A media colleague reportedly suggested that Congress refrain from using the phrase “fake news.”   An oxymoron:  if it’s news, it’s not fake; if it’s fake, it’s not news.   The problem is that “fake news” as a term  is already widely used, with legitimate media work as among its victims., Merriam Webster  and  other English dictionaries such as Cambridge, Collin, Mcmillan, and Oxford, and  think groups like the Center for Information Technology and Society.   It was word of the year in 2017.

What media can help is to have it defined clearly and specifically so that the public will be reminded of what it is not.  The reason is more compelling in a  penal law that  could be used to intimidate and harass  media workers. []

Atty. Pachico A. Seares, Executive Director

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F.O.I. ordinance didn’t make it to Mayor Rama’s First 100 Days list. Process of legislation and enforcement mechanism not yet complete.

October 3, 2022 · No Comments

Cebu City Ordinance #2657, also called Freedom of Information Act of 2019, was signed into law last July 28, 2022  by Mayor Michael Rama. Today, 67 days  after the  signing, the ordinance is still inoperative.

              The ordinance is not yet complete, legislatively and administratively. The city’s Legal Office still has to list the exceptions to the ordinance and submit to the City Council for approval. And each department head and office at City Hall still has to designate its FOI officer. All the said officials are needed to complete the process of legislation and mechanism of enforcement. And all, except the Sanggunian members,  work under the mayor. 

City Councilor Francis Esparis, without media’s prodding, called out in a privileged speech last Sept. 21, 2022 – significantly, on Cebu Press Freedom day and during the Press Freedom Week celebration — for the city’s heads  of  office  to appoint their respective FOI officers. Esparis was the lone Cebu City official who publicly worried about the ordinance being incomplete.  

Mayor Rama would finish his first 100 days in office October 3. The mayor’s  accomplishments of the period may well include the FOI ordinance. He didn’t build a road or bridge by that ordinance, it could help make the travel of news and information from government to citizens easier and faster. Applause. Even though Mayor Rama  has yet to complete work on the FOI ordinance, there are still other sets of 100 days ahead. [] 

Pachico A. Seares, Executive Director

Cebu City, October 3, 2022

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CCPC hails signing of FOI ordinance

July 31, 2022 · No Comments

Statement of Cebu Citizens-Press Council on newly signed FOI Ordinance, July 28, 2022

         The Cebu Citizens-Press Council (CCPC) applauds the signing of the Freedom of Information (FOI) ordinance by Cebu City Mayor Michael “Mike” Rama.

           Last June 1, CCPC appealed to the City Council “to finish its work” on the ordinance before the term of the 15th Sangguniang Panlungsod was to end last June 30.  And the City Council did, with councilor, now Congressman, Eduardo “Edu” Rama Jr. as principal author.  And today, July 28, Mayor Rama signed the ordinance (#2657) into law.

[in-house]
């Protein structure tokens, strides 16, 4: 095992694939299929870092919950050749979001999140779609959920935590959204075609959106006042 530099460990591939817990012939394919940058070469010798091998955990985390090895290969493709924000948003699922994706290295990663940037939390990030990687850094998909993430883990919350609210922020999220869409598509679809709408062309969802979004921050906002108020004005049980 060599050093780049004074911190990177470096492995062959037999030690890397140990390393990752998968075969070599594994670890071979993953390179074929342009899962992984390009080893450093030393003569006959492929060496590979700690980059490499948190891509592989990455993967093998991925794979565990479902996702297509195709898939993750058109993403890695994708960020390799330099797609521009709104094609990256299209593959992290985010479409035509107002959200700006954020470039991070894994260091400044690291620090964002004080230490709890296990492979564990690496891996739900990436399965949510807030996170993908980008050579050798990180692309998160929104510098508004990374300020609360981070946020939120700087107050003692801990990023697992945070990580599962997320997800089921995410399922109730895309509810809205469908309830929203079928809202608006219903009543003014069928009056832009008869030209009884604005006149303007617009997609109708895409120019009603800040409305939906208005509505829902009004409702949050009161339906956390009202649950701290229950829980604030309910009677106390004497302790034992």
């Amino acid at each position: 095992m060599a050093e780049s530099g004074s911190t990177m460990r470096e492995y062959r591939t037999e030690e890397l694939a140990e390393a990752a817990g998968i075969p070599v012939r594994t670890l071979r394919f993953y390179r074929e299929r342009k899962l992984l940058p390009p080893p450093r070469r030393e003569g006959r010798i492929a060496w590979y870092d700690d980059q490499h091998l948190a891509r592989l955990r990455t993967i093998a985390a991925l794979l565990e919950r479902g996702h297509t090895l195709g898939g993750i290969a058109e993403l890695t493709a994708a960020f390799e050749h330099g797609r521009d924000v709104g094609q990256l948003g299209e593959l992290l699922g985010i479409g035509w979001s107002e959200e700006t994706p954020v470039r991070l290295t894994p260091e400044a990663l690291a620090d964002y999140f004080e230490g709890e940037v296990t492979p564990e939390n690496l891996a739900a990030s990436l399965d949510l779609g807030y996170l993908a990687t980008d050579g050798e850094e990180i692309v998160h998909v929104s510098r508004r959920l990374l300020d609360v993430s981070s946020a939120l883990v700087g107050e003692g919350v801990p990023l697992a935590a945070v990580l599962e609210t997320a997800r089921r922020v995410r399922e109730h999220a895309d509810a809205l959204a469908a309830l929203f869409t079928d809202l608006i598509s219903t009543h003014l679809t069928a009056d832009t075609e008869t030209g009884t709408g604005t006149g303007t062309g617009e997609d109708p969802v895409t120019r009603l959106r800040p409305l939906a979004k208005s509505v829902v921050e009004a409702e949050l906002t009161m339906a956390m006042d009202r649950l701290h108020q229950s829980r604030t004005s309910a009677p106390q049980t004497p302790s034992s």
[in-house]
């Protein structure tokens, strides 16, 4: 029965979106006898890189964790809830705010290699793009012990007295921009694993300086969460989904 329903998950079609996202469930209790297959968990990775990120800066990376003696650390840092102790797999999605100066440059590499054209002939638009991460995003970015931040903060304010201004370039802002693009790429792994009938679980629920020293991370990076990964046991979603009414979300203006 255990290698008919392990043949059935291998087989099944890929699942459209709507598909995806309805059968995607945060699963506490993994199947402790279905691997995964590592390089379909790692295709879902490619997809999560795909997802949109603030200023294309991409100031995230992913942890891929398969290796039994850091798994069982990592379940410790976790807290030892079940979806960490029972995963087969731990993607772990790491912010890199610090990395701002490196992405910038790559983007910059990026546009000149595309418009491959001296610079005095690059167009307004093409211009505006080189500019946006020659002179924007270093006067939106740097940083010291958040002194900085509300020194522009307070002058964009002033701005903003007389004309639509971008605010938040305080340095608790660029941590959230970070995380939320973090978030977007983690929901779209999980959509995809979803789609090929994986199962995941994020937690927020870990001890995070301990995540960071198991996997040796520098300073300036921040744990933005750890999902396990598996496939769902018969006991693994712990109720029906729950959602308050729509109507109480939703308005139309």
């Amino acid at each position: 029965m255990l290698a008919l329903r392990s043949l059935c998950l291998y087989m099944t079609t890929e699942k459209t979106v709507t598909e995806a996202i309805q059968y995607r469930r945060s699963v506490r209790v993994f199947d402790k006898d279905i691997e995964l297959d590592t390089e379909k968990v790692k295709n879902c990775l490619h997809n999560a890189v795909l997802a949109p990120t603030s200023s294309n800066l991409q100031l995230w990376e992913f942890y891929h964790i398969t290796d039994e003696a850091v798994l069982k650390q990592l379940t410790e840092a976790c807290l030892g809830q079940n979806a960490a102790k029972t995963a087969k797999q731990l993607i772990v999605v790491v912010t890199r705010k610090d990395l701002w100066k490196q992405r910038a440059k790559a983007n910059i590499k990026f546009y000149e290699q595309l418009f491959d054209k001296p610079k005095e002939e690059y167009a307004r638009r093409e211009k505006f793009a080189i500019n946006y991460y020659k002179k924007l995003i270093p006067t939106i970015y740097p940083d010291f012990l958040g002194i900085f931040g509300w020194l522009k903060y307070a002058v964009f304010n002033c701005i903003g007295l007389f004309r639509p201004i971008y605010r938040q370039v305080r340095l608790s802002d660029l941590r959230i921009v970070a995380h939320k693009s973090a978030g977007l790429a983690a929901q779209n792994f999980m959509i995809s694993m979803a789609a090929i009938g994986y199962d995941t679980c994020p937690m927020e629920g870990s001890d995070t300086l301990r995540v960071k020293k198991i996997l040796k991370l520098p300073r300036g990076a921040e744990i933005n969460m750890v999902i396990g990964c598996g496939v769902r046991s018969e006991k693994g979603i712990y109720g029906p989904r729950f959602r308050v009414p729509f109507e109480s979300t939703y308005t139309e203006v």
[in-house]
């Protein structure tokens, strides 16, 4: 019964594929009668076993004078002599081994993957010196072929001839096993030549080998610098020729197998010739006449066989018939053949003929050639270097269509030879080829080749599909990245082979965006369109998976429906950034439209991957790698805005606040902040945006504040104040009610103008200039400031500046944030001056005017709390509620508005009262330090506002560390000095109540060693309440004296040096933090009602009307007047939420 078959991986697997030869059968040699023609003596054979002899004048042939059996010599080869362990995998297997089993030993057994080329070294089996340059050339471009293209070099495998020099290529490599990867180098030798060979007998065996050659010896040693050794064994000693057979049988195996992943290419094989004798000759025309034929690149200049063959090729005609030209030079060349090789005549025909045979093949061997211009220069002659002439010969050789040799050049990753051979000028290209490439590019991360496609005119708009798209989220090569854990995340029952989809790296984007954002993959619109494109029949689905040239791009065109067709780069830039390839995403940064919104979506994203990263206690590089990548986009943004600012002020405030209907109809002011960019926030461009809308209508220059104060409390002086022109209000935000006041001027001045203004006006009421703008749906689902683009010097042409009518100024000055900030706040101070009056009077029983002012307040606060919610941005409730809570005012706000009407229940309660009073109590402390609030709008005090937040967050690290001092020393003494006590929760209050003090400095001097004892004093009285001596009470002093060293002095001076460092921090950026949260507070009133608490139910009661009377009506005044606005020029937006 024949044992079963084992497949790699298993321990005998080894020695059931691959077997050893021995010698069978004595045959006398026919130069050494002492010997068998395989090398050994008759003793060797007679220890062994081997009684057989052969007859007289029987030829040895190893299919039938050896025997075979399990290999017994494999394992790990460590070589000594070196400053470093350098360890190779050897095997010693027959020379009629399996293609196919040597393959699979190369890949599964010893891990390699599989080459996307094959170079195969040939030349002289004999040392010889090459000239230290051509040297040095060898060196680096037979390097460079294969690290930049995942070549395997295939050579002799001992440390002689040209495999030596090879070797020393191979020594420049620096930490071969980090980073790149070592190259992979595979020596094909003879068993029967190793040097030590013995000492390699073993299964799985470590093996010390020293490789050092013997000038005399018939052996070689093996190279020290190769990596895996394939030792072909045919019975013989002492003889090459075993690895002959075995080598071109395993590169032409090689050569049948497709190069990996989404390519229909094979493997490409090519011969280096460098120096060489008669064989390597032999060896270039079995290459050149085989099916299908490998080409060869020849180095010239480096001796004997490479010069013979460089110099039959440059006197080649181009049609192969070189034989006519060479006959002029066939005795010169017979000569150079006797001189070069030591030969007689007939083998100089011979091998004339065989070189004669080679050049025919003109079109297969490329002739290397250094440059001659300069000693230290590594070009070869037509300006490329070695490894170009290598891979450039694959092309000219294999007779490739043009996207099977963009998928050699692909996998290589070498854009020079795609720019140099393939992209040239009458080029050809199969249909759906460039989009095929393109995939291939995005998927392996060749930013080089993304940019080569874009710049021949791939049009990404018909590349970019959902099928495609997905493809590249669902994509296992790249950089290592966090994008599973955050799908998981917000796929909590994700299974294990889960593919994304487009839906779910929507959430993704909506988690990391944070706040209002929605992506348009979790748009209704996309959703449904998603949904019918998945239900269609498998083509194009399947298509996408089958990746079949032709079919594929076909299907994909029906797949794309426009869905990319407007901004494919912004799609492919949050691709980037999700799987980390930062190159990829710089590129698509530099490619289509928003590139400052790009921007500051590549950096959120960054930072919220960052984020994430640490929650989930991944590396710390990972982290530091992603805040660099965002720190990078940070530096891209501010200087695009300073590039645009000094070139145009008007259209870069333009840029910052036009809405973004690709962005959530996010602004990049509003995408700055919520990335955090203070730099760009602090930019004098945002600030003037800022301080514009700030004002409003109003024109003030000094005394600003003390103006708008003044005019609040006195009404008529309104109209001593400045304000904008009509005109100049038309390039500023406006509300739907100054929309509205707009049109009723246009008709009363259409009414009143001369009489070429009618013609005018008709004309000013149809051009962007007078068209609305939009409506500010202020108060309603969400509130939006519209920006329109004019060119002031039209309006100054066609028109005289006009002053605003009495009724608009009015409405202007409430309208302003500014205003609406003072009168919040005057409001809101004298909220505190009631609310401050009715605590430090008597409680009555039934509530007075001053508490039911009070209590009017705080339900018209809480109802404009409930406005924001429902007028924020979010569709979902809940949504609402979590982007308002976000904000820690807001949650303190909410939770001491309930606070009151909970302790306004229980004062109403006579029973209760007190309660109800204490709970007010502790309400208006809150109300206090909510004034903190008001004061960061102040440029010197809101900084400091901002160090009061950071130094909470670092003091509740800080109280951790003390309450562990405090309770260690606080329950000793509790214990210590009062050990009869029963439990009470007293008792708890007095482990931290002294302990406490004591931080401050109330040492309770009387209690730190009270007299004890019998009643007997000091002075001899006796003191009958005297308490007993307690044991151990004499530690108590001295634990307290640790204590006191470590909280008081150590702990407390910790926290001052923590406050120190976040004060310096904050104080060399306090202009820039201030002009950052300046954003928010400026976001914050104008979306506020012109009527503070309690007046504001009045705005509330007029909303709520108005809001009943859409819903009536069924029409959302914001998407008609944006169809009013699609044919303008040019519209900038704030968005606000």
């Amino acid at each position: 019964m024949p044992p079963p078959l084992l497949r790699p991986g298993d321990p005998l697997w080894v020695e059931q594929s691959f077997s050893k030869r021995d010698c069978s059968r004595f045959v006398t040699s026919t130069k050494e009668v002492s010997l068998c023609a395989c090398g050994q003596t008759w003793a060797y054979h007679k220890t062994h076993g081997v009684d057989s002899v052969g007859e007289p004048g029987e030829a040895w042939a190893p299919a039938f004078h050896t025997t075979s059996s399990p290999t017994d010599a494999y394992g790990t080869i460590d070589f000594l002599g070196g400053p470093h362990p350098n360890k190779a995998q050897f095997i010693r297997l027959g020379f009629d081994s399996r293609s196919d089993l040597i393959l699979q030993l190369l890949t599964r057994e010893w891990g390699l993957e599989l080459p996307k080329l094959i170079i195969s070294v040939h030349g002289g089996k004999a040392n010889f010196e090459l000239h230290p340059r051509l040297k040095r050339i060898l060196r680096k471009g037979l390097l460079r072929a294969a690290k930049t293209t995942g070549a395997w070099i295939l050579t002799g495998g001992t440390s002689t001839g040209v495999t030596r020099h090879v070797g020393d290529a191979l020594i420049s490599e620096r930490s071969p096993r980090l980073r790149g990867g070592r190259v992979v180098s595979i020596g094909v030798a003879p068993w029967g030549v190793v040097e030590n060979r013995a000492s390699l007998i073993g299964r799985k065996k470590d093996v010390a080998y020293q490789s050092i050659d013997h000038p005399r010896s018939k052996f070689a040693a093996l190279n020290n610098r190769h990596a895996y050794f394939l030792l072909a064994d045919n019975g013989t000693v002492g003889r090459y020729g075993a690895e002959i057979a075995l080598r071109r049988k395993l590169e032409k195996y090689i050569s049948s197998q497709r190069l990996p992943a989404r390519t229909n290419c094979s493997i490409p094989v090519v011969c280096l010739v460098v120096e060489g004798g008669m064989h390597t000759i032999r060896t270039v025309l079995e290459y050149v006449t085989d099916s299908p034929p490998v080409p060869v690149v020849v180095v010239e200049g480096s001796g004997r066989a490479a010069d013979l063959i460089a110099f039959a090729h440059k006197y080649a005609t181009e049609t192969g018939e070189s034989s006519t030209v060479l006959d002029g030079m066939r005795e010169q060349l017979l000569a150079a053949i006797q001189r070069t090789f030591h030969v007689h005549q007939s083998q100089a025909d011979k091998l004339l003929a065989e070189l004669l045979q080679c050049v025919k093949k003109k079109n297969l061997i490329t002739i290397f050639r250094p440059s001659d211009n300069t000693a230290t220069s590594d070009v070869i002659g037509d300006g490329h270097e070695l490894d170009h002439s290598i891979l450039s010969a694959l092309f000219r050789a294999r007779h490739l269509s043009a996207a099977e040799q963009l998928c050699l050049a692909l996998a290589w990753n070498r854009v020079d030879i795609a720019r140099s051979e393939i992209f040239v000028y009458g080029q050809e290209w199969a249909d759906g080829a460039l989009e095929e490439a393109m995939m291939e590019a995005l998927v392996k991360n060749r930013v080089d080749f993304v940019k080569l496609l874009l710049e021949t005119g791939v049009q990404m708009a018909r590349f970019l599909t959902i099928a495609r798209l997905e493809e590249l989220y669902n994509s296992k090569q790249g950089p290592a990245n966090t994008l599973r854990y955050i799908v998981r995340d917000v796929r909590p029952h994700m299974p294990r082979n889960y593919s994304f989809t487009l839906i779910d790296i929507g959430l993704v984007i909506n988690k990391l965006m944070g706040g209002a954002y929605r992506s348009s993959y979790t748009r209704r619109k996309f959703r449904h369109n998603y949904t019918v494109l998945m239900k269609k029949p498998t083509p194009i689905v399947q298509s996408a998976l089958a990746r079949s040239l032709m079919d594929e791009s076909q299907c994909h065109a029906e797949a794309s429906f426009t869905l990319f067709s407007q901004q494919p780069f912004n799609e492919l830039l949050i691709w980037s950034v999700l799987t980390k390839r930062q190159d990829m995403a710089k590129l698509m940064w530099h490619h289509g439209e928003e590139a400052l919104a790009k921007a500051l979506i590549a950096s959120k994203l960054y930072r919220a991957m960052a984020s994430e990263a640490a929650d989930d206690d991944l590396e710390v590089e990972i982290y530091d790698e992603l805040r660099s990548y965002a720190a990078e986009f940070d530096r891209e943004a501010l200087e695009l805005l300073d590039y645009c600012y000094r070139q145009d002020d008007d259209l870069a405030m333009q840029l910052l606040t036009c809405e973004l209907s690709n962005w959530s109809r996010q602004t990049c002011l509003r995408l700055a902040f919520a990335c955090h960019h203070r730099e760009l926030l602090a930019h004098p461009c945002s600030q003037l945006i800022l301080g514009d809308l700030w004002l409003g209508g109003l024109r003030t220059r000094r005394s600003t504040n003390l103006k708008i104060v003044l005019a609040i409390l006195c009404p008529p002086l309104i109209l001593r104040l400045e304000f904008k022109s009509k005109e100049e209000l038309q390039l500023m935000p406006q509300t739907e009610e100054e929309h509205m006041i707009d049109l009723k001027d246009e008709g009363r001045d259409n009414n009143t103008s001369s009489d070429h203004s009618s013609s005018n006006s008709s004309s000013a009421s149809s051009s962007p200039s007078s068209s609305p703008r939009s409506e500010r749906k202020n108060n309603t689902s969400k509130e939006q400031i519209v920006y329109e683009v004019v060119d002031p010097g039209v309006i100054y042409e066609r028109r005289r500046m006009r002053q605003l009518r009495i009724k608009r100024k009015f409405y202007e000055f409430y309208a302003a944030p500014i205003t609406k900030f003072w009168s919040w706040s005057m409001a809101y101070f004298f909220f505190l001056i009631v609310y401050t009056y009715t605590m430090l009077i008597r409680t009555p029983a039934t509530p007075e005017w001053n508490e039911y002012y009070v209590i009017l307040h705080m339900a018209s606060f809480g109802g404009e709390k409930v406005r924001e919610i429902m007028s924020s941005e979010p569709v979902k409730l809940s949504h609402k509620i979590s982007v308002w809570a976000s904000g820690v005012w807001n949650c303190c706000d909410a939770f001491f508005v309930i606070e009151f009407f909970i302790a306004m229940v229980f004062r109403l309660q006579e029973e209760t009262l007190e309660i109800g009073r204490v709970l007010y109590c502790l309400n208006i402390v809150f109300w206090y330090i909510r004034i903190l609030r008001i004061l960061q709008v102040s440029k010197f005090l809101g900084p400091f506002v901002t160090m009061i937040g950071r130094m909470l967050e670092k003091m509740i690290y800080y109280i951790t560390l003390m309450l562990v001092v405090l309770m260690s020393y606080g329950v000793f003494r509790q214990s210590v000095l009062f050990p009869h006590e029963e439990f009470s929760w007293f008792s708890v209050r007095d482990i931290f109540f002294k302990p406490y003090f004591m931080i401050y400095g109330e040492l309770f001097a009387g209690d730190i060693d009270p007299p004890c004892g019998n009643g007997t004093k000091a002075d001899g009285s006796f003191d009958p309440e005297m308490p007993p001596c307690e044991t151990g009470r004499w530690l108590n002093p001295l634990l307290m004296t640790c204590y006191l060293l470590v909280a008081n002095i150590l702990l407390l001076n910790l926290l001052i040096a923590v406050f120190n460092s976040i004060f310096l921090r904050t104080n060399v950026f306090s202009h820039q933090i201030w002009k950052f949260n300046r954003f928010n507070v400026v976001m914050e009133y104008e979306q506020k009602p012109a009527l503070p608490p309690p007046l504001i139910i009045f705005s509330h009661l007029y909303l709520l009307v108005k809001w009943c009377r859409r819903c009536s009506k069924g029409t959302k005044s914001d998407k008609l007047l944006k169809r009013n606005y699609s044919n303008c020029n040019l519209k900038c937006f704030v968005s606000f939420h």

The new ordinance  is similar to the ordinance  (#3273), authored by then councilor Jose Daluz III, which  the 14th Sanggunian passed but Mayor Rama’s predecessor vetoed in 2017. 

            It is another step toward institutionalizing access to information, started with President Rodrigo Duterte’s executive order of July 23, 2016 that “operationalized” access to information in the executive branch.  The City ordinance seeks to provide the local mechanism for Cebu City Government offices “where the people’s right to information is upheld.”

             It has been a painfully slow program for FOI, thus the local media’s applause for each step taken on the road to better access, which the ordinance promises to provide, subject only to valid exceptions or limitations provided by the Constitution and laws and ordinances.

            QUALIFIER. CCPC notes though that that the approved ordinance does not include the qualifier that the Press Council had proposed in its appearance before the City Council and dialogue with then councilor Rama and in published statements, namely:

            That the procedure shall not mean that Cebu City Government offices   and their officials will require release of information, verbally or in a document, to go through the procedure prescribed in the ordinance. The FOI ordinance shall not do away with routine flow of news and information through press briefings, conferences and news releases. The city administration shall even encourage unilateral release of documents in hard copy or through email and digital news sites, as long as they don’t fall under the exceptions listed under the ordinance.

            CCPC hopes to see the FOI ordinance serve its avowed intent and purpose.   We  cannot rule out problems in implementation but the mayor, by executive order, or the City Council, by amendment, will have the option and means to  solve  them. We trust in their genuine wish to make the ordinance work. []